Wreck Found Amid Rockets - Divers exploring off the coast of Cape Canaveral in Florida expected to find debris from some of the many rocket launches made from the Kennedy Space Center over the years. What they didn't expect to come across was the remains of a 16th-century Spanish ship. Some of the objects found by Global Marine Exploration include bronze cannons engraved with the coat of arms of the King of France. Researchers suspect the cannons were installed by the French at Fort Caroline near what is now Jacksonville, Florida, but stolen by the Spanish in a raid on the fort in 1565. They were probably being transported to Havana, Cuba, when the ships carrying them were caught in a storm and sunk. The company has informed the state of Florida about the artifacts and is waiting for permission to recover them. "These artifacts are at the jeopardy of looters, and of the weather," said Robert Pritchett, chief executive of Global Marine . "These cannons are worth over a million dollars apiece - so if looters could find out the location, then a piece of history is gone forever, because it's going to be sold on the black market."

Uber Testing Autonomous Car Service - Last month Uber started testing a self-driving car service in Pittsburg. While the cars will still have a driver inside to take over in case of an emergency, the company will be testing specially modified Volvo XC90 sport-utility vehicles to see if they can do the job without human intervention. The test is the result of a $300 million deal between the two companies. Uber expects to have 100 autonomous cars on the road by the end of the year. People will request the cars as usual and maybe assigned an autonomous one. If so, during the test period, they get to ride for free.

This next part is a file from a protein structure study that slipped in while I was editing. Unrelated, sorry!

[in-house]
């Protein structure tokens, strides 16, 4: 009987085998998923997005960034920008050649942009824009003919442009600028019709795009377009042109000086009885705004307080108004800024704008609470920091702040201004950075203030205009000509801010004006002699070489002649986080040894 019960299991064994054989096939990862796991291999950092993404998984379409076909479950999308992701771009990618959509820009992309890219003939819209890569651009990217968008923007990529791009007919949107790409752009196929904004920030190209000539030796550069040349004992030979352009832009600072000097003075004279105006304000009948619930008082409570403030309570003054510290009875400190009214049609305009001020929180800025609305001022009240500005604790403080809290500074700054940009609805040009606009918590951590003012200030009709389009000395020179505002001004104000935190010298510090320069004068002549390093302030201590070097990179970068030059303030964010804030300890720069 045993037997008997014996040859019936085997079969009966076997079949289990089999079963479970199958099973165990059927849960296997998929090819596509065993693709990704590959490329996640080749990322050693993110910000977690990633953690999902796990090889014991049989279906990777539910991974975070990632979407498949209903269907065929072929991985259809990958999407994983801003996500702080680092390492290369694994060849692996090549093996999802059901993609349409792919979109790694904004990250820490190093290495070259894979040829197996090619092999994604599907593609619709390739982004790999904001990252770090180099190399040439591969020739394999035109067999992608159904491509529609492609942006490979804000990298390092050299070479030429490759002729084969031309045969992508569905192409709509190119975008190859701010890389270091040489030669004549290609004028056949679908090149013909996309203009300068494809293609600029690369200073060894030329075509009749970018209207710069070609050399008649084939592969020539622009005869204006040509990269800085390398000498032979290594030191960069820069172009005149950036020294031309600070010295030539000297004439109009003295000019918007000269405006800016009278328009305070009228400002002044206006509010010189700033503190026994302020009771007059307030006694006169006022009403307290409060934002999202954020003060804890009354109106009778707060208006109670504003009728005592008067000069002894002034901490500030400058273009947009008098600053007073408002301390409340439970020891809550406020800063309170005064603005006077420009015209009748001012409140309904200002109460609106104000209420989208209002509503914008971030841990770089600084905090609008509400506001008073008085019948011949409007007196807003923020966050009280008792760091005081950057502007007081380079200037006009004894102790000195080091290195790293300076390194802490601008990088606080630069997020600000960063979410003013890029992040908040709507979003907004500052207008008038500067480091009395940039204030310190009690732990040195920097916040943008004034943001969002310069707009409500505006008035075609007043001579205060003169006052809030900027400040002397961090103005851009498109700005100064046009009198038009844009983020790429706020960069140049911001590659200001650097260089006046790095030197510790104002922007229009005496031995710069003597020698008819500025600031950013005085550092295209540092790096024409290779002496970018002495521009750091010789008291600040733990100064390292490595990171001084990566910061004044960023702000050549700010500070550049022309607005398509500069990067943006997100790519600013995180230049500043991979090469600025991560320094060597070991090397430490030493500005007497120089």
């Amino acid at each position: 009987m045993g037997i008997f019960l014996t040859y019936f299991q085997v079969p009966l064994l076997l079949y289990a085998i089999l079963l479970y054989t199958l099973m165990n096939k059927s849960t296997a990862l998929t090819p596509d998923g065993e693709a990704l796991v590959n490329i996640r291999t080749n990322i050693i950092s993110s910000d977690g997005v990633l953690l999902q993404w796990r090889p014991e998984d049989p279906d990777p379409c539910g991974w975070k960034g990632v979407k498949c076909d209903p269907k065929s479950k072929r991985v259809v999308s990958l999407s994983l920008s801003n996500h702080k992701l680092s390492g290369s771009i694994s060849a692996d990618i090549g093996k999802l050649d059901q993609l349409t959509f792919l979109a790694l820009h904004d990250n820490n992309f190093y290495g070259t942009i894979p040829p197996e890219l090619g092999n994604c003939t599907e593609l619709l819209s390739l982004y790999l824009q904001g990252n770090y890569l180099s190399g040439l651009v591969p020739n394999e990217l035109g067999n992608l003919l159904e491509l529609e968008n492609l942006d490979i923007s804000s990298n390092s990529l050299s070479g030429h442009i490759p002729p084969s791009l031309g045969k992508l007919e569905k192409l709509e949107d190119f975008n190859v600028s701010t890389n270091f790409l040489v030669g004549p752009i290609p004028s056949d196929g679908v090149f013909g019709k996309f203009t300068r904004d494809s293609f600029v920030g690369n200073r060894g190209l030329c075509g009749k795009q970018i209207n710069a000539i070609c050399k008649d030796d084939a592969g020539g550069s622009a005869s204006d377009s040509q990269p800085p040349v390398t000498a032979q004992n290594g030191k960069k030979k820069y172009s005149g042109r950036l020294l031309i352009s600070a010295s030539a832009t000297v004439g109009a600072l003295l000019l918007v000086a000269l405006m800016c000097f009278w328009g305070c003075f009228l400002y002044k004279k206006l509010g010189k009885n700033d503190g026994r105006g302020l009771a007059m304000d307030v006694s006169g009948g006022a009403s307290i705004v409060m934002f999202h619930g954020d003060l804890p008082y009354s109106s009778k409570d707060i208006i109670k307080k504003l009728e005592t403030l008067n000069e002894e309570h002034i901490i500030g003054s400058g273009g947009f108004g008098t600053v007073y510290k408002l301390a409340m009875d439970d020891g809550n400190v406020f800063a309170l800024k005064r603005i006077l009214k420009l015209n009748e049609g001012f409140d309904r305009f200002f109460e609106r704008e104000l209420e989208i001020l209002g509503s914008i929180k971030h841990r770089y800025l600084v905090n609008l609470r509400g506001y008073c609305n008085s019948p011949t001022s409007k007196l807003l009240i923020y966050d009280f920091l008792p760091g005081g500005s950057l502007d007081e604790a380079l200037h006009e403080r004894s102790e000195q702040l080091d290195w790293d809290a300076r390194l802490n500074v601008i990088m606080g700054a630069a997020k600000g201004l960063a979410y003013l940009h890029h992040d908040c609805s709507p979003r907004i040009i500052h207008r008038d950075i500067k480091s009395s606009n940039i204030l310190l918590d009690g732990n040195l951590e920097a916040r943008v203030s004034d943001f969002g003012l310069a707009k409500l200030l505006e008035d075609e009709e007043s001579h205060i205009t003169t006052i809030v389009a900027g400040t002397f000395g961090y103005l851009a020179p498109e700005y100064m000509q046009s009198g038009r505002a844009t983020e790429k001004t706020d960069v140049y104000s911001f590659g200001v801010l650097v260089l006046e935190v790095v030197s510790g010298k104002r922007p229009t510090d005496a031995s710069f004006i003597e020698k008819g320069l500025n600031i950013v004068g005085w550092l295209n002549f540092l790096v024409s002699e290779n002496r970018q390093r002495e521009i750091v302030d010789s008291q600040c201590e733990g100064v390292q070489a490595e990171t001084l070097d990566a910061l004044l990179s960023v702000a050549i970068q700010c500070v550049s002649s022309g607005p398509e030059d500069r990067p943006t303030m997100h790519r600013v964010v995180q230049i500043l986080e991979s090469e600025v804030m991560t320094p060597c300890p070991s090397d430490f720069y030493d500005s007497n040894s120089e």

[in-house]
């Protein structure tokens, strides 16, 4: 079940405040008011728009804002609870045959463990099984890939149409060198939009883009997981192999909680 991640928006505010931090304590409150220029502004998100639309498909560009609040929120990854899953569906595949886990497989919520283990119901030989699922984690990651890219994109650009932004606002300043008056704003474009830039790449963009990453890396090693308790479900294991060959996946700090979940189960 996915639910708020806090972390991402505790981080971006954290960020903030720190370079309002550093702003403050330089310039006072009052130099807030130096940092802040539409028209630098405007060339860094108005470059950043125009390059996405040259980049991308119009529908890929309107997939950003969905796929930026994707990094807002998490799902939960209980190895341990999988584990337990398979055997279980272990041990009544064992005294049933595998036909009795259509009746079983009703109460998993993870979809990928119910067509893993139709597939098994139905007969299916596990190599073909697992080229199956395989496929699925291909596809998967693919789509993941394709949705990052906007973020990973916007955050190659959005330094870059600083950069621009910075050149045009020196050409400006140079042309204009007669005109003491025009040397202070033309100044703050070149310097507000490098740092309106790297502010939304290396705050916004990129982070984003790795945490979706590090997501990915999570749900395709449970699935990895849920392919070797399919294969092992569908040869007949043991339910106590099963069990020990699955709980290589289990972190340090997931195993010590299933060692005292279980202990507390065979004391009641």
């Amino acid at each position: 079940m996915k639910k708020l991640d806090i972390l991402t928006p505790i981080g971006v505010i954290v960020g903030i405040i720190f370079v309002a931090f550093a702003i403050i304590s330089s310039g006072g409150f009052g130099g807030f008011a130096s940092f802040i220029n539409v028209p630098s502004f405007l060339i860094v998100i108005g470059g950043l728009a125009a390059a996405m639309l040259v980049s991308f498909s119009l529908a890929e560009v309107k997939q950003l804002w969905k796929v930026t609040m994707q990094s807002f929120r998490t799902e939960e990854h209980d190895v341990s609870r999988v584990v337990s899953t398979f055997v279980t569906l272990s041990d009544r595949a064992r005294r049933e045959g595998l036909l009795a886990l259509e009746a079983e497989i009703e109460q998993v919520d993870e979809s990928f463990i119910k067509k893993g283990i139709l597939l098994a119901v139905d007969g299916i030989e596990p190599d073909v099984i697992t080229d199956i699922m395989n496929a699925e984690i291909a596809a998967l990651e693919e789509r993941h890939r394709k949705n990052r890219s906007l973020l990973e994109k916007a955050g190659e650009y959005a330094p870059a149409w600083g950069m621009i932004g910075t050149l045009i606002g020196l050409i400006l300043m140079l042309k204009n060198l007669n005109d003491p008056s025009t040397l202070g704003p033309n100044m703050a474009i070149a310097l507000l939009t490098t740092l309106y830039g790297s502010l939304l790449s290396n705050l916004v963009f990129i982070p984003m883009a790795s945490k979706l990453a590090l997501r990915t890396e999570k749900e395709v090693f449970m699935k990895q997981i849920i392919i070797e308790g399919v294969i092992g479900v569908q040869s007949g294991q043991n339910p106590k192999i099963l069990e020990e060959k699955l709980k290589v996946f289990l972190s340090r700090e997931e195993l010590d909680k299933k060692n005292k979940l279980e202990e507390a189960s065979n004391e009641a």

Science Quote of the Month - "The most beautiful experience we can have is the mysterious. It is the fundamental emotion that stands at the cradle of true art and true science." - Albert Einstein


What's New at the Museum:

Gotthard Rail Tunnels - On June 1st, 2016, the longest rail tunnel in the world, the 35 ½ mile Gotthard Base Tunnel was, opened. It was a technical achievement that took 17 years to finish and unites northern and southern Europe by allowing passage via high speed trains through some of the most forbidding mountains in the world. What shouldn't be forgotten in this success, however, is that another rail tunnel, also the longest in the world at the time, was dug though these same mountains almost a century and a half earlier. It was an achievement that changed the face of commerce and travel across 19th century Europe and a Wonder of the Age of Steam. Full Story

Mysterious Picture of the Month - What is this this?

Ask the Curator:

Before Big Bang - I'm a 60 year old scientist and I have a rock-solid understanding of the concept of entropy, including the idea of life as a temporary bump in the overall decline of order and organization in a system. All I want before I die is to know if there is any credible scientific theory about how the spring originally got wound 14-or-so billion years ago - Bob W.